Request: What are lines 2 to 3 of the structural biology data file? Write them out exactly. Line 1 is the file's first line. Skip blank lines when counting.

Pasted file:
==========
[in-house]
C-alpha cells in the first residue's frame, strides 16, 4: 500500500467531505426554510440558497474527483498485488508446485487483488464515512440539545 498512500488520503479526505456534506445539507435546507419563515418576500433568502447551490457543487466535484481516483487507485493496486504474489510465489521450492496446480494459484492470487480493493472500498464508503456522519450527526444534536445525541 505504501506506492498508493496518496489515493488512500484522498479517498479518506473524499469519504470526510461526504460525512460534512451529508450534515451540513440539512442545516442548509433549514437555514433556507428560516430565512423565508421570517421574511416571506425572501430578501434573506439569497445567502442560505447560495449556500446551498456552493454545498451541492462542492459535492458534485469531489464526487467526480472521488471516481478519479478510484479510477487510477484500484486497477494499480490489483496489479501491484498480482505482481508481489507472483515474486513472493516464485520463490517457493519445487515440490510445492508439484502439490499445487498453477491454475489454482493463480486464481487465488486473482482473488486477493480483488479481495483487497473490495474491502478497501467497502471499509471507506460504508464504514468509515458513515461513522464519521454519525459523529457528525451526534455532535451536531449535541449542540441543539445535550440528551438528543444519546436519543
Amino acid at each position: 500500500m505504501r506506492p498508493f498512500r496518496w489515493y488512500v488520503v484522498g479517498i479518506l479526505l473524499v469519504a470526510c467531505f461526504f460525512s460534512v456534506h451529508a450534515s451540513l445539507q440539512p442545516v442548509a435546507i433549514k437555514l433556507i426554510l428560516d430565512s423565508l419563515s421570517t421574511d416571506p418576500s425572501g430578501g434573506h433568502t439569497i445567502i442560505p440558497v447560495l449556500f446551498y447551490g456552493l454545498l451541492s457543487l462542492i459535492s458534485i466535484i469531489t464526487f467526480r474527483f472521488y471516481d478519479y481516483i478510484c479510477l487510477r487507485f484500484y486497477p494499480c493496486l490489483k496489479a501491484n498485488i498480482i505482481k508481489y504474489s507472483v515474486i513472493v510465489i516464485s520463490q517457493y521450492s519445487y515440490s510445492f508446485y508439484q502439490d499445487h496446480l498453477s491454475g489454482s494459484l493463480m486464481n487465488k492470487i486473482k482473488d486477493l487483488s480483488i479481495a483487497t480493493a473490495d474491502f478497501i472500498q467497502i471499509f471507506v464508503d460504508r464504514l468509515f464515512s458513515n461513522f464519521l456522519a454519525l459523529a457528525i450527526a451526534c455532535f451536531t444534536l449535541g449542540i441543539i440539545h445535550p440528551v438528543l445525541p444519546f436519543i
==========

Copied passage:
C-alpha cells in the first residue's frame, strides 16, 4: 500500500467531505426554510440558497474527483498485488508446485487483488464515512440539545 498512500488520503479526505456534506445539507435546507419563515418576500433568502447551490457543487466535484481516483487507485493496486504474489510465489521450492496446480494459484492470487480493493472500498464508503456522519450527526444534536445525541 505504501506506492498508493496518496489515493488512500484522498479517498479518506473524499469519504470526510461526504460525512460534512451529508450534515451540513440539512442545516442548509433549514437555514433556507428560516430565512423565508421570517421574511416571506425572501430578501434573506439569497445567502442560505447560495449556500446551498456552493454545498451541492462542492459535492458534485469531489464526487467526480472521488471516481478519479478510484479510477487510477484500484486497477494499480490489483496489479501491484498480482505482481508481489507472483515474486513472493516464485520463490517457493519445487515440490510445492508439484502439490499445487498453477491454475489454482493463480486464481487465488486473482482473488486477493480483488479481495483487497473490495474491502478497501467497502471499509471507506460504508464504514468509515458513515461513522464519521454519525459523529457528525451526534455532535451536531449535541449542540441543539445535550440528551438528543444519546436519543
Amino acid at each position: 500500500m505504501r506506492p498508493f498512500r496518496w489515493y488512500v488520503v484522498g479517498i479518506l479526505l473524499v469519504a470526510c467531505f461526504f460525512s460534512v456534506h451529508a450534515s451540513l445539507q440539512p442545516v442548509a435546507i433549514k437555514l433556507i426554510l428560516d430565512s423565508l419563515s421570517t421574511d416571506p418576500s425572501g430578501g434573506h433568502t439569497i445567502i442560505p440558497v447560495l449556500f446551498y447551490g456552493l454545498l451541492s457543487l462542492i459535492s458534485i466535484i469531489t464526487f467526480r474527483f472521488y471516481d478519479y481516483i478510484c479510477l487510477r487507485f484500484y486497477p494499480c493496486l490489483k496489479a501491484n498485488i498480482i505482481k508481489y504474489s507472483v515474486i513472493v510465489i516464485s520463490q517457493y521450492s519445487y515440490s510445492f508446485y508439484q502439490d499445487h496446480l498453477s491454475g489454482s494459484l493463480m486464481n487465488k492470487i486473482k482473488d486477493l487483488s480483488i479481495a483487497t480493493a473490495d474491502f478497501i472500498q467497502i471499509f471507506v464508503d460504508r464504514l468509515f464515512s458513515n461513522f464519521l456522519a454519525l459523529a457528525i450527526a451526534c455532535f451536531t444534536l449535541g449542540i441543539i440539545h445535550p440528551v438528543l445525541p444519546f436519543i